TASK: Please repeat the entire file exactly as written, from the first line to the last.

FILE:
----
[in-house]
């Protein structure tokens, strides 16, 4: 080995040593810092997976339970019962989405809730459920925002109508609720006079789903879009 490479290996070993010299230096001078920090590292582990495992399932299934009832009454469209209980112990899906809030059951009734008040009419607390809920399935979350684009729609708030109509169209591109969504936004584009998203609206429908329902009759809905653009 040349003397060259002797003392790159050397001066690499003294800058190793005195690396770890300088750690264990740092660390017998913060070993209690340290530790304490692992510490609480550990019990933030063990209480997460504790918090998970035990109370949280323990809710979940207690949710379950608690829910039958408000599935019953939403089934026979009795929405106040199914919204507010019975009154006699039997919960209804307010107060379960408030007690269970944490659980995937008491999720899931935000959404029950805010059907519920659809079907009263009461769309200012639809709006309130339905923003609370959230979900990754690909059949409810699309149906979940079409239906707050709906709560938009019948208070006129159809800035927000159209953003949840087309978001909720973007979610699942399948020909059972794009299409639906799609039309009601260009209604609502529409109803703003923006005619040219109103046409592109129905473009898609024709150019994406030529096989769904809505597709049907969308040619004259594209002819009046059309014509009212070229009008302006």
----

[in-house]
């Protein structure tokens, strides 16, 4: 080995040593810092997976339970019962989405809730459920925002109508609720006079789903879009 490479290996070993010299230096001078920090590292582990495992399932299934009832009454469209209980112990899906809030059951009734008040009419607390809920399935979350684009729609708030109509169209591109969504936004584009998203609206429908329902009759809905653009 040349003397060259002797003392790159050397001066690499003294800058190793005195690396770890300088750690264990740092660390017998913060070993209690340290530790304490692992510490609480550990019990933030063990209480997460504790918090998970035990109370949280323990809710979940207690949710379950608690829910039958408000599935019953939403089934026979009795929405106040199914919204507010019975009154006699039997919960209804307010107060379960408030007690269970944490659980995937008491999720899931935000959404029950805010059907519920659809079907009263009461769309200012639809709006309130339905923003609370959230979900990754690909059949409810699309149906979940079409239906707050709906709560938009019948208070006129159809800035927000159209953003949840087309978001909720973007979610699942399948020909059972794009299409639906799609039309009601260009209604609502529409109803703003923006005619040219109103046409592109129905473009898609024709150019994406030529096989769904809505597709049907969308040619004259594209002819009046059309014509009212070229009008302006």